"I already have a French passport, and now I've discovered that I'm entitled to a Spanish passport as well. How many passports does a person need, you ask? If he's Jewish – as many as possible," one of my Facebook friends wrote yesterday, probably feeling extremely pleased with himself.
If the passport octopus chooses to unfriend me following this article, it's perfectly fine. From what I've read in the newspapers there are 3.5 million people like him, but I swear my fingers were sent on their own to ask him in response: "And what if a person is a Yid, how many passports does he need?
With a huge effort, I resisted the urge and gave up on the defiance. After all, he's not alone, my Facebook friend. So many comments irritated me in the past few days, as Zion began rejoicing since the news arrived that every Abarbanel is now a Messi, and since my pure Sephardic brothers began preparing three-piece suits, as if gold is being handed out at the Santiago Bernabéu Stadium in Madrid and they're just waiting for the descendants of those expelled from Toledo to come and fill up their pockets.
After I calmed down a bit, I poured myself a glass of Rioja (1492 vintage, if you insist), and sat down to think about what exactly is making my Baghdadi blood boil. Why am I so irritated by all the expelled who have come out as one people from their under-cover and put on their authentic and clearly unhebraized names, for the right to wake up from a siesta and walk down La Rambla Street.
Is it the jealousy burning within me in light if the offspring of Ibn Gabirol and Judah Halevi, who will very soon be waving their wine-colored new passports at me, while no one will ever invite me to track down the origins of my forefathers and gather dates on the bank of the Tigris River? And since when have I become such a Zionist fool, who thinks that this state taking shape is the best land of all to live on, so much that I am outraged by those who try to get their children (of course, of course, it's all for the children) an open ticket to a different life?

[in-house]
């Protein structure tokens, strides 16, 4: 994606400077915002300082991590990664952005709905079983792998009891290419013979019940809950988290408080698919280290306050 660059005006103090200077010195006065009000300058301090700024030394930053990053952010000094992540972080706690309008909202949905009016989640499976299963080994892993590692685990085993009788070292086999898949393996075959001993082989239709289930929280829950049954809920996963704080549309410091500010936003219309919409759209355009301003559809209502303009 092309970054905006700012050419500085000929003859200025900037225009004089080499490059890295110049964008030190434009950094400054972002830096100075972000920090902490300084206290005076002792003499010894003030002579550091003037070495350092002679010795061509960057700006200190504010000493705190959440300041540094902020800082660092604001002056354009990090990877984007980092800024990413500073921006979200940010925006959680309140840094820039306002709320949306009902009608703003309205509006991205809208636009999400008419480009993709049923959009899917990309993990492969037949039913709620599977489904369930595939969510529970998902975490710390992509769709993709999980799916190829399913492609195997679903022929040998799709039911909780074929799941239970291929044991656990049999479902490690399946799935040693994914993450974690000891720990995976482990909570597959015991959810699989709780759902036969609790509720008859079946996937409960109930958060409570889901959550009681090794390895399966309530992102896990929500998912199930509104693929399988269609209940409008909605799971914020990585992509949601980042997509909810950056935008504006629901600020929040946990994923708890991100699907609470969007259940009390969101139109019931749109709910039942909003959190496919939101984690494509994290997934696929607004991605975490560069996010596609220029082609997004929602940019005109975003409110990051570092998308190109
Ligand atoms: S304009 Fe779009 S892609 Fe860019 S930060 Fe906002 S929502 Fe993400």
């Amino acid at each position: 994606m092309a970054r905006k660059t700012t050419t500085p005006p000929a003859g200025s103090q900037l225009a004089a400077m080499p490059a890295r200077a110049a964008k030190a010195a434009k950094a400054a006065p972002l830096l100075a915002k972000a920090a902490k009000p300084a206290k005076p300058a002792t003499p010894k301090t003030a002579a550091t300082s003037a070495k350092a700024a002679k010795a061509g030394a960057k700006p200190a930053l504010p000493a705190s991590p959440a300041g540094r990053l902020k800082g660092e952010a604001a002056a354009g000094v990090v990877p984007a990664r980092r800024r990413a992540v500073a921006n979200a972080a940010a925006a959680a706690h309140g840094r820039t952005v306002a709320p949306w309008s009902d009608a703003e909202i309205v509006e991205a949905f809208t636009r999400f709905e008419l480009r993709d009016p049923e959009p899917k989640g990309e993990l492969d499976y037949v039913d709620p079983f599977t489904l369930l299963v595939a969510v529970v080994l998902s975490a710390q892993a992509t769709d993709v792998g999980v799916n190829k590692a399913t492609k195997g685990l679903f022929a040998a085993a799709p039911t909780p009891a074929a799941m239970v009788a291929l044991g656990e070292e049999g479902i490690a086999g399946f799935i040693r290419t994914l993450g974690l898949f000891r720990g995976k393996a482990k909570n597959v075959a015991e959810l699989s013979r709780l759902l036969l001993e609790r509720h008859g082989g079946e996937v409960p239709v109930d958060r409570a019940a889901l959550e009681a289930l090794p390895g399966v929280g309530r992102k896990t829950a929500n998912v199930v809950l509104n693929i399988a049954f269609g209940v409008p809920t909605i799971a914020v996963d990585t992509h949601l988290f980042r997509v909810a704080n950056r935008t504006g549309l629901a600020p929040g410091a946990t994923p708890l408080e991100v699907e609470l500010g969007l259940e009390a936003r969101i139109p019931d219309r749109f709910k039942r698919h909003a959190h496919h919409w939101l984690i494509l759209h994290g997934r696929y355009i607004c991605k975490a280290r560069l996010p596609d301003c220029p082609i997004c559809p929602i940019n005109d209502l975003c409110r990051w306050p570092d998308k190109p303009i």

Our wandering instinct is still strongAnd had I asked him what he thinks, what would he say to me now, my great grandfather Eliyahu Samra, who lost all his toenails and fingernails which were repeatedly uprooted in the late 1940s when he sacrifices his freedom for the sake of the Jewish underground in Iraq? Would he have justified those looking for a way out westward? Well, they're not really planning to get up and leave, but you know, leaving one's options open never hurt anyone.
Well, that's the thing. Precisely the attempt to leave all the options open is in some sense that thing that perhaps does not allow us to come to terms with the place we live in. It turns out, as painful as it may be to find out, that even after 60 something years of existence (and one Holocaust, let's not forget), our wandering instinct is still strong, and there seem to be people who insist on thinking that two passports in the hand are better than a homeland taking shape.
But this time, dear friends, and this is what my great grandfather would have told me too (and every average American you would try to offer a passport of a different country to, who would tell you to go to hell), this time you have to make a choice, because when it comes to one's home, there is no two for the price of one sale.
So all those who realizes that this is their home, should devote themselves entirely to the here and now, without preparing escape passports and backup plans. And those who can't do that should buy a one-way ticket and wave goodbye with their Spanish, Czech or Hungarian passport, and the sooner the better. Adios!